Swinging on Analyst Estimates
Jon is a member of The Motley Fool Blog Network -- entries represent the personal opinion of the blogger and are not formally edited.
Analyst estimates are an interesting thing. Companies give guidance on what the future holds, and then analysts sit around and come up with what they estimate for earnings based on companies' guidance. This can be helpful for investors when evaluating investment opportunities.
But what makes them interesting is that they have become one of the most important metrics for investors. People eat up all the estimates that the analysts give. Sometimes people analyze, not the companies themselves, but rather the estimates. We have even gotten to the point that analyst estimates hold more weight than the real numbers companies put up.
This can lead to a very emotional stock market. If a company misses the estimates, investors feel disillusioned. If a company beats analyst estimates, investors become giddy. And then, when a company just delivers in-line with the estimates, investors find this news about as bland as a water chestnut. These emotions often lead to pendulous swings in the stock market. Jan. 23 was one of the more violent after hours swings I can remember.
Let's start with Apple (NASDAQ: AAPL). The tech giant reported that they had record revenue of $54.5 billion. Net income came in at $13.1 billion. The iPhone only sold 47.8 million units. The iPad only 22.9 million. Macbooks only saw 4 million sold. With the exception of the net income, these were all analysts estimate misses.
But is this really bad news? Both the iPhone and the iPad sold more units than ever. Apple put $13.1 billion into their proverbial iTreasure Chest. Their rainy day fund is now up to $137 billion. With that kind of money they could pay cash and buy outright companies such as the Pepsi Company, Bank of America, or Visa and still have money leftover. Not that they will. They'll probably just invent the next greatest product we've never seen.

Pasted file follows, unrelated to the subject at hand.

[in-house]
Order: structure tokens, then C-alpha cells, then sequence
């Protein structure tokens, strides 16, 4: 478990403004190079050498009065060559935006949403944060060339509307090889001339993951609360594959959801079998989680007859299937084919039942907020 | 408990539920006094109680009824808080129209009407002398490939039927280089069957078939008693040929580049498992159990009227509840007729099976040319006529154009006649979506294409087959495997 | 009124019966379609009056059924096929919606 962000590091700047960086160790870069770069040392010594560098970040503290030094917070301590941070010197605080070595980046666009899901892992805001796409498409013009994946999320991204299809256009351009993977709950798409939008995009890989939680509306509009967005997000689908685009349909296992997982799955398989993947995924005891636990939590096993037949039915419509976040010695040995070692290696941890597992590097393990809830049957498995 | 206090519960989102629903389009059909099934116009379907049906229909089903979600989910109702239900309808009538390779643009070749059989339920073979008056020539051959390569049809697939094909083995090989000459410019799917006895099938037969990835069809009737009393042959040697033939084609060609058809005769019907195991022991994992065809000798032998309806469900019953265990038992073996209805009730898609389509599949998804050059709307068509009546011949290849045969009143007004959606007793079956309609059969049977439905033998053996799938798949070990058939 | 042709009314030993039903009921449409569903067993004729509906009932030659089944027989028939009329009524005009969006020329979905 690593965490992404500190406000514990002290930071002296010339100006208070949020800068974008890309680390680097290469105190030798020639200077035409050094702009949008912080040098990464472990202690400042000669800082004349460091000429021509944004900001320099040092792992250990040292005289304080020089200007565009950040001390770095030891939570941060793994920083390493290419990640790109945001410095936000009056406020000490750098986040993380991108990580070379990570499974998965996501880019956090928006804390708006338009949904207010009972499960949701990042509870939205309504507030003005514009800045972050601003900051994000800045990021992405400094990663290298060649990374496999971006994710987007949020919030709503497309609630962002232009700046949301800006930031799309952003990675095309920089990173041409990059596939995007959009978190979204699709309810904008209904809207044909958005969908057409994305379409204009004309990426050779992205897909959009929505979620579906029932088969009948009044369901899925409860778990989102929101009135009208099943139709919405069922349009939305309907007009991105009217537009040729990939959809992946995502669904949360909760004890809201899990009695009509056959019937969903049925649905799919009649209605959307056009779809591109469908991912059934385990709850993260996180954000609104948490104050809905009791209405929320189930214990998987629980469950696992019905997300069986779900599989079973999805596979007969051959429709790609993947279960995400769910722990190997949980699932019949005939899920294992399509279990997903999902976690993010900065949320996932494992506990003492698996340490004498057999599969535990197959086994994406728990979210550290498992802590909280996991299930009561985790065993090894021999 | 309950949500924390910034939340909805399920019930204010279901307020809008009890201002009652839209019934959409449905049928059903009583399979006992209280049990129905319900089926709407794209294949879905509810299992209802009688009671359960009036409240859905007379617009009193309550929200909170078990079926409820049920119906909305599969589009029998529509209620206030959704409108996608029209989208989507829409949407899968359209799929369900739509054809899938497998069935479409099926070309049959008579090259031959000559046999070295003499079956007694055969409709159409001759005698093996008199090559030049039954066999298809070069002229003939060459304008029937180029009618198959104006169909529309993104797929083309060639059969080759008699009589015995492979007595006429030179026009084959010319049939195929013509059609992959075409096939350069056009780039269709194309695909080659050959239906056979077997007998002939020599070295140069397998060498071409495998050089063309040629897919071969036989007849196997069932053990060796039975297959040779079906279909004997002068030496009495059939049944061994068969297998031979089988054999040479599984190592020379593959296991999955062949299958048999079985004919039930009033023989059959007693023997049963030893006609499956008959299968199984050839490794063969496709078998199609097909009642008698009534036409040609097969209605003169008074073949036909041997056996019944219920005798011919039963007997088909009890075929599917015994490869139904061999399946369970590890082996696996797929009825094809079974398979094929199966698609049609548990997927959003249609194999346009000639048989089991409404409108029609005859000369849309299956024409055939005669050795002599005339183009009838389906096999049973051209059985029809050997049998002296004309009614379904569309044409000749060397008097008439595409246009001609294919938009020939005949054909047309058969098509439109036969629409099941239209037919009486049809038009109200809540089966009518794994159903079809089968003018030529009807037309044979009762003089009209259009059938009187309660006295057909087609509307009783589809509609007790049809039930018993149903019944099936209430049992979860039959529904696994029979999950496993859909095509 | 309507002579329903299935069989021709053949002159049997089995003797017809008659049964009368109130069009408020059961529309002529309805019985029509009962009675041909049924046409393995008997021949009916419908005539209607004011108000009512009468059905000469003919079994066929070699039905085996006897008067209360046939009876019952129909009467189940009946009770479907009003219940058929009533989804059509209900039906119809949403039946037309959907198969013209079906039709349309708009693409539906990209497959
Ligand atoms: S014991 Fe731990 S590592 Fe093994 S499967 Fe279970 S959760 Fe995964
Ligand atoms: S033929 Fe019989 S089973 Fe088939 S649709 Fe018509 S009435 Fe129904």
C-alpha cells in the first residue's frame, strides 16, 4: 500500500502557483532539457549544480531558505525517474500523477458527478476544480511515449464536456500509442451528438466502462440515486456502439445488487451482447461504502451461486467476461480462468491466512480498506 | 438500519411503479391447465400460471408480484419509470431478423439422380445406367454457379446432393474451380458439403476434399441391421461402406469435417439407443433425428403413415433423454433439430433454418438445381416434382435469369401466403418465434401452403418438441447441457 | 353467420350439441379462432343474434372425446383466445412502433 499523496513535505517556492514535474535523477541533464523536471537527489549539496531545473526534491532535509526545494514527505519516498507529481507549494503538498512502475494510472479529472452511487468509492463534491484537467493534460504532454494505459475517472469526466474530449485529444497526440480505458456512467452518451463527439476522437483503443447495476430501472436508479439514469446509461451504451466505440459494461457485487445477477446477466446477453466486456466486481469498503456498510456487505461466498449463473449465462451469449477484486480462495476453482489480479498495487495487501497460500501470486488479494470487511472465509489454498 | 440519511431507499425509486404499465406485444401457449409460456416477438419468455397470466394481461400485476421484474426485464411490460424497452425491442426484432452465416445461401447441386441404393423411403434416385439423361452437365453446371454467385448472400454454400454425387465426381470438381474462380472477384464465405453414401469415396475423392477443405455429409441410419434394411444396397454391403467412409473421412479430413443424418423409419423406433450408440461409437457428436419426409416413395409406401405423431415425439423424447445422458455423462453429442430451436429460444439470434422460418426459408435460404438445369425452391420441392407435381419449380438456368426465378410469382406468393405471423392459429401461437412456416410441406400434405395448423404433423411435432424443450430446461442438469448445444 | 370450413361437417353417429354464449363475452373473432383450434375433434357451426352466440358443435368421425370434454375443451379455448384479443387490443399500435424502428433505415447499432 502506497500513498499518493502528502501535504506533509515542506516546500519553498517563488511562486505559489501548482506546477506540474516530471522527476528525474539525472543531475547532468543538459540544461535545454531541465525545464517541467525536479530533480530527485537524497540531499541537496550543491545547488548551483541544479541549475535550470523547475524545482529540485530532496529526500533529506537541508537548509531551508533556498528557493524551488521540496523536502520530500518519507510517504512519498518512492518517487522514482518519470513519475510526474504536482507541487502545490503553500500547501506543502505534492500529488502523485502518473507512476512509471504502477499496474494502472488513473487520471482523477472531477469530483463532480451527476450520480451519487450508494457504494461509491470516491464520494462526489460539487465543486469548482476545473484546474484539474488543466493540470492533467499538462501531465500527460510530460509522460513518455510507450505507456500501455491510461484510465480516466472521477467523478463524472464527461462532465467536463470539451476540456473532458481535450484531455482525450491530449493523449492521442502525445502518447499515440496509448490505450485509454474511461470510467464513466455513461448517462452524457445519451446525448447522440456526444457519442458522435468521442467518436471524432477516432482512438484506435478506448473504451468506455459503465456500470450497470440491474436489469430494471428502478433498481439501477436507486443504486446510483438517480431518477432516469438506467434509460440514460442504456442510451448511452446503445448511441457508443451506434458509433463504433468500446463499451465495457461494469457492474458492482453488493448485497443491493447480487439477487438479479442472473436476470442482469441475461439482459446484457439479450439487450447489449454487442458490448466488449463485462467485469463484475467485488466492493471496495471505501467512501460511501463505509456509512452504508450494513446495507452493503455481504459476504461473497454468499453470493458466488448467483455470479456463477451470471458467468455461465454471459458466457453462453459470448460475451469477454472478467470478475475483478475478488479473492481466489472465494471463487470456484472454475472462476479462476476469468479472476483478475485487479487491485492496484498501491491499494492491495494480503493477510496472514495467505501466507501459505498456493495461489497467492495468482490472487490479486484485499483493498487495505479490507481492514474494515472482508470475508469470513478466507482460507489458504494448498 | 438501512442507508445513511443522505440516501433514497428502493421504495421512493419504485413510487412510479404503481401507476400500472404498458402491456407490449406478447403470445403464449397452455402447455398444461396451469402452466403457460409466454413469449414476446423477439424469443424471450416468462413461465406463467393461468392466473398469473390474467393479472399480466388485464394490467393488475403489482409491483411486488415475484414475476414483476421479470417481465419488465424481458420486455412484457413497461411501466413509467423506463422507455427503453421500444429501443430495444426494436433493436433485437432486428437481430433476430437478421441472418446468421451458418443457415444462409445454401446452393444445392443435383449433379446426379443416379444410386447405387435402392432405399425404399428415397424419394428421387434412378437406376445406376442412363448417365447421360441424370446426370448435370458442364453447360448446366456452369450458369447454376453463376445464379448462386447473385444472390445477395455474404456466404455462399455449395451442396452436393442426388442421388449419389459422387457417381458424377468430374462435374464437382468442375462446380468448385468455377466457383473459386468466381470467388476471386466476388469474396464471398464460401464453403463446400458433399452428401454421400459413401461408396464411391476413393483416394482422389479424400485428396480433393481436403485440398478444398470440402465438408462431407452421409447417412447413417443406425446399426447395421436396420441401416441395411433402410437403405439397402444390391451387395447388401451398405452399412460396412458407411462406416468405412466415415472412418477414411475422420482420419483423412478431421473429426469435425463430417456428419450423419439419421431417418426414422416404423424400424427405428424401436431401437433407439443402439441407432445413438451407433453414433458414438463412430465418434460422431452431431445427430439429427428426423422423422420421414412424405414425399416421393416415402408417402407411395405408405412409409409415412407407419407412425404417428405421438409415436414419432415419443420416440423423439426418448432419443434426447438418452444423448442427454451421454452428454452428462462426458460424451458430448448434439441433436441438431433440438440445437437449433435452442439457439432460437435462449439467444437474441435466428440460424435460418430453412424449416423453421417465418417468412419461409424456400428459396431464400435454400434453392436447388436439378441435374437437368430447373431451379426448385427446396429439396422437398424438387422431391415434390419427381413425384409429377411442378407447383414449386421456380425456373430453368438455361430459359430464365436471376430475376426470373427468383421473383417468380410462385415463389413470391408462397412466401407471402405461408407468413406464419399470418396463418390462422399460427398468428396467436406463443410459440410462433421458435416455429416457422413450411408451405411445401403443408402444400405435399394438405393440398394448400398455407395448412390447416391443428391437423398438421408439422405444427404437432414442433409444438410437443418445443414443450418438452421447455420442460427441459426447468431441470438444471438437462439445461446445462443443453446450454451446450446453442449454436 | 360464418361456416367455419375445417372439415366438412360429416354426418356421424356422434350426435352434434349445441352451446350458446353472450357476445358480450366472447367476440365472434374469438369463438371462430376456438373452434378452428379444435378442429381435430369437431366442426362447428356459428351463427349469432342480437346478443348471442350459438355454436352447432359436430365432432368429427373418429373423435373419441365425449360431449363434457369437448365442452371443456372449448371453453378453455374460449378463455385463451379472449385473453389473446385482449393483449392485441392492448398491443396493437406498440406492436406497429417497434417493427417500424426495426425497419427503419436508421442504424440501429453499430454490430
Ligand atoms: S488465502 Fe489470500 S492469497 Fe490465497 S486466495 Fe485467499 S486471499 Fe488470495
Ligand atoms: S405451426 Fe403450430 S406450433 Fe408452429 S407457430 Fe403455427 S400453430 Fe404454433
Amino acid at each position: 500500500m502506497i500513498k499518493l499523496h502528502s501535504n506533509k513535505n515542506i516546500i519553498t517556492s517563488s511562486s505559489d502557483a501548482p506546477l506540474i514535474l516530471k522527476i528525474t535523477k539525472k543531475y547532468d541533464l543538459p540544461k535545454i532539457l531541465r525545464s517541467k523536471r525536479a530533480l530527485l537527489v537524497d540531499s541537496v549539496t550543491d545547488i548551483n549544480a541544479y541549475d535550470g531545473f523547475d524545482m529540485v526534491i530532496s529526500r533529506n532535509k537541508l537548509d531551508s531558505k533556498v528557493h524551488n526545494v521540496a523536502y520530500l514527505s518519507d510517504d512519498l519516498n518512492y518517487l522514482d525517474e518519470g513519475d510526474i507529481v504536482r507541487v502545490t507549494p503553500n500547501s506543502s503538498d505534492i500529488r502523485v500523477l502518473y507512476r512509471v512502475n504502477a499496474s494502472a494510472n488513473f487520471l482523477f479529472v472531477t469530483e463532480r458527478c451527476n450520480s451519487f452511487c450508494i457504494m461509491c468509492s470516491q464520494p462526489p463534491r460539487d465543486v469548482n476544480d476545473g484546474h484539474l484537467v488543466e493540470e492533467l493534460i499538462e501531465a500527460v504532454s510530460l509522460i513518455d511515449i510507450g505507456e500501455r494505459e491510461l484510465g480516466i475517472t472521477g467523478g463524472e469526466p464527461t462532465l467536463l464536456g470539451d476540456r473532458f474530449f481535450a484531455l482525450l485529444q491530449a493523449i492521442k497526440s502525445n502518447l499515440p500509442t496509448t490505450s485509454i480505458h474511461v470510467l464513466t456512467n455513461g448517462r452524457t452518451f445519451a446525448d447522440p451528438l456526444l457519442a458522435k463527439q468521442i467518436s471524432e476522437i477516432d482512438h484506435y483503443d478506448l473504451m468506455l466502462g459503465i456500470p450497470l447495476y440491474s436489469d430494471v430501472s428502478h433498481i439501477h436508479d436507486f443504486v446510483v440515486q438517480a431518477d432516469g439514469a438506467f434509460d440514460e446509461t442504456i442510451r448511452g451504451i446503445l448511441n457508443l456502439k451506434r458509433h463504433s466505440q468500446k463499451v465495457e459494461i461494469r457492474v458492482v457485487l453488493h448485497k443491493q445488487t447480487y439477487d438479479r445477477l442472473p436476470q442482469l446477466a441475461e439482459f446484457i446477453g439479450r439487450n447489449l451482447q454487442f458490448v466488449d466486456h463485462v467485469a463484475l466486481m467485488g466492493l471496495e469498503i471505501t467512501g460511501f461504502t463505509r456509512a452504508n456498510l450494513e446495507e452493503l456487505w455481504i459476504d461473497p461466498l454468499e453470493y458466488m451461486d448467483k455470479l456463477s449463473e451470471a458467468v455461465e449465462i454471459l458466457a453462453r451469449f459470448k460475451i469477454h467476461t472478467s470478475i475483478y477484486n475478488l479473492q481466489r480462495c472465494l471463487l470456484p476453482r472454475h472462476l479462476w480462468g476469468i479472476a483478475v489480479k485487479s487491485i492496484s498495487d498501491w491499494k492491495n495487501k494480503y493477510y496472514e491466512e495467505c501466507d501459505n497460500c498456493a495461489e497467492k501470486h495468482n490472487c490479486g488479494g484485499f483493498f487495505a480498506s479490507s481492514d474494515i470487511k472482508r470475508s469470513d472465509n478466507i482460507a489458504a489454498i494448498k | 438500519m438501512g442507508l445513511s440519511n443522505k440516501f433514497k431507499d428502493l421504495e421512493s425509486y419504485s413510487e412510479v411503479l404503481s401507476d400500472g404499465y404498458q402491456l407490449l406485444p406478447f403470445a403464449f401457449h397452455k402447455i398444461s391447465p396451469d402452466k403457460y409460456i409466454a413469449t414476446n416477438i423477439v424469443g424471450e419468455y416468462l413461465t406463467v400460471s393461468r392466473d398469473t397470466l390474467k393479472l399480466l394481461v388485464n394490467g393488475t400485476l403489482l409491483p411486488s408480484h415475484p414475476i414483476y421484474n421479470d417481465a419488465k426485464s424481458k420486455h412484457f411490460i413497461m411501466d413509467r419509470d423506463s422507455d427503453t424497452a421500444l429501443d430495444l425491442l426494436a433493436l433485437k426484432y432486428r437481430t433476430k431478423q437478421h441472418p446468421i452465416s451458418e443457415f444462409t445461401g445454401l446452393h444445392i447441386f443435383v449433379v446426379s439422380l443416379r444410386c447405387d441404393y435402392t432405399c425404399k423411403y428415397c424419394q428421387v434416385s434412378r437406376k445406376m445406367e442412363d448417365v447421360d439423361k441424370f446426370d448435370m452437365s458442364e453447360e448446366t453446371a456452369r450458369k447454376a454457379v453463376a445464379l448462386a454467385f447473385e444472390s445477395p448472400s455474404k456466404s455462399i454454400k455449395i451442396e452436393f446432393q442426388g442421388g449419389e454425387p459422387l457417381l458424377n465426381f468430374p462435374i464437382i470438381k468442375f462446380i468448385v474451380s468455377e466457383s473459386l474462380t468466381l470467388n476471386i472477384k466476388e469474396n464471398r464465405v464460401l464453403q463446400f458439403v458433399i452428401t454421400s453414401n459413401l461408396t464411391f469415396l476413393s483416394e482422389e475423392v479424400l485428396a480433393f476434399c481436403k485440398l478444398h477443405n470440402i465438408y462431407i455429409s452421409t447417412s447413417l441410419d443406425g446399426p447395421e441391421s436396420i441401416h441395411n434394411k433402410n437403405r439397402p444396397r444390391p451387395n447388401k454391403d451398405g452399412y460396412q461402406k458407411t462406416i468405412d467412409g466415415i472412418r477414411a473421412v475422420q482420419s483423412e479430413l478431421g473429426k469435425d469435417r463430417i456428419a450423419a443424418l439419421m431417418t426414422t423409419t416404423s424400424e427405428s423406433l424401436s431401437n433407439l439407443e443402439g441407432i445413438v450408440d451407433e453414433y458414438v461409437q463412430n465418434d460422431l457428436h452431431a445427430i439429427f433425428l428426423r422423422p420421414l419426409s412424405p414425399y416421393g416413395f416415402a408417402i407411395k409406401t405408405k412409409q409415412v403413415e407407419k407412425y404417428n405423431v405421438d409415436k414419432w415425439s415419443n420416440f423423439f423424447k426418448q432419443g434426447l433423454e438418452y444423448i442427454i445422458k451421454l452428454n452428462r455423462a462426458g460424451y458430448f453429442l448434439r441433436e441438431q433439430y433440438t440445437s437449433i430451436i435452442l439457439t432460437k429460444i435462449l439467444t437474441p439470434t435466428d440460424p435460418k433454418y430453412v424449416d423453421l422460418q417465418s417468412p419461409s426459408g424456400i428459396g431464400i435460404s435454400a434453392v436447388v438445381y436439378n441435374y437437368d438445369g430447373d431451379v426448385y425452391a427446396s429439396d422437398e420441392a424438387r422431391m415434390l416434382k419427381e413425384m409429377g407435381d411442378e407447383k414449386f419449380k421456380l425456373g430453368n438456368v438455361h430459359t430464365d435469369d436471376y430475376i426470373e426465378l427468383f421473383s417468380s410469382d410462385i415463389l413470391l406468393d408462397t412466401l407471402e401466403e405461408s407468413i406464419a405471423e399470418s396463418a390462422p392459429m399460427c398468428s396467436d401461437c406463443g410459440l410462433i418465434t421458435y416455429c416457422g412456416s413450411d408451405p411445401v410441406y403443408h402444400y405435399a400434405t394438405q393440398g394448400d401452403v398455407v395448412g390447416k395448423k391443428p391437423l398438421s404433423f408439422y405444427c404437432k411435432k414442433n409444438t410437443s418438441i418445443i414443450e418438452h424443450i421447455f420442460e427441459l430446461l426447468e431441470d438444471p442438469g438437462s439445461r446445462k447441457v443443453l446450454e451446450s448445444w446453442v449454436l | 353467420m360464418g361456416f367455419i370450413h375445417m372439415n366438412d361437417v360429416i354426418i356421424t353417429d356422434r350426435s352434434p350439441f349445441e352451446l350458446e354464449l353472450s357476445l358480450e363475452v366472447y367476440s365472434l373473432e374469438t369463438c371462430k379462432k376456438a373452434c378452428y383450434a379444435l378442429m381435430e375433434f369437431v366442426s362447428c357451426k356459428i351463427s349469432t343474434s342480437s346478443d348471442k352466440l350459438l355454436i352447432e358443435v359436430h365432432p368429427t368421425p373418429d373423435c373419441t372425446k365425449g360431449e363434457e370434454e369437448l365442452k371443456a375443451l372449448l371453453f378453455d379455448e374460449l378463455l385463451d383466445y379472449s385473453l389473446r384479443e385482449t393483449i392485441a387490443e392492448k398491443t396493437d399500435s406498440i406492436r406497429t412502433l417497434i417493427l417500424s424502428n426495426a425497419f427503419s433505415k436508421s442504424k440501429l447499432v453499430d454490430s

Then we have Netflix (NASDAQ: NFLX). Netflix, for the quarter, had a profit of $8 million or $0.13/share. Revenue was up over 10%. What had investors most concerned leading up to the quarterly release was subscribers. Netflix was able to give favorable news that they added 2.1 million subscribers to their largest segment: US streaming. Overseas saw subscriber growth as well. All of these things beat (by a long shot) the analysts' estimates.
But is this really good news? Consider that last year Netflix earned $41 million, or $0.73/share, on revenue of just $876 million. What is happening is that Netflix is growing subscribers, but the subscriber growth is coming from streaming. The DVD business is more profitable than streaming. The bad news is the US DVD business actually lost 380,000 subscribers. As the DVD business shrinks, the profit margin will continue to fall.
Does this add up?
So did Wall Street get it right? Look at how the results from these two companies look side-by-side.
If you had to choose which company was up 36% and which was down 10% just based on the numbers, I think we would have chosen the other way around. But when you factor in that one company beat analysts' estimates and the other missed, you see how important these estimates have actually come to be.
Playing nice with the swing
There are three possible responses to the analyst estimate situation.
- Wish that analyst estimates didn't exist
- Pretend like analyst estimates don't exist
- Acknowledge that analyst estimates do exist and carry a lot of weight
We can wish that this wasn't reality all day long, and it's not going to change anything. The short term is extremely influenced by analyst estimates. We could also pretend that they don't exist and just look at the concrete numbers. I think that's what a lot of investors (myself included) do on a regular basis. I'm more concerned with the financial strengths of a company and I'm in for the long haul, so I pretend that these analyst estimates don't exist. That is also not the appropriate stance to take.
The best approach is to acknowledge that the short term is effected by beating or missing the estimates. I don't believe in timing the market. But we can use these short term swings to our advantage. These violent swings provide great entry points to our favorite investments. And when we are looking to get out of an investment they can also provide excellent exit points.
Based on what I've seen over this past year, I know which ship I'd rather be on. If you're in Netflix, the market has given you a good exit. If you're wanting in Apple, now's your chance.
thequast has no position in any stocks mentioned. The Motley Fool recommends Apple and Netflix. The Motley Fool owns shares of Apple and Netflix. Try any of our Foolish newsletter services free for 30 days. We Fools may not all hold the same opinions, but we all believe that considering a diverse range of insights makes us better investors. The Motley Fool has a disclosure policy. Is this post wrong? Click here. Think you can do better? Join us and write your own!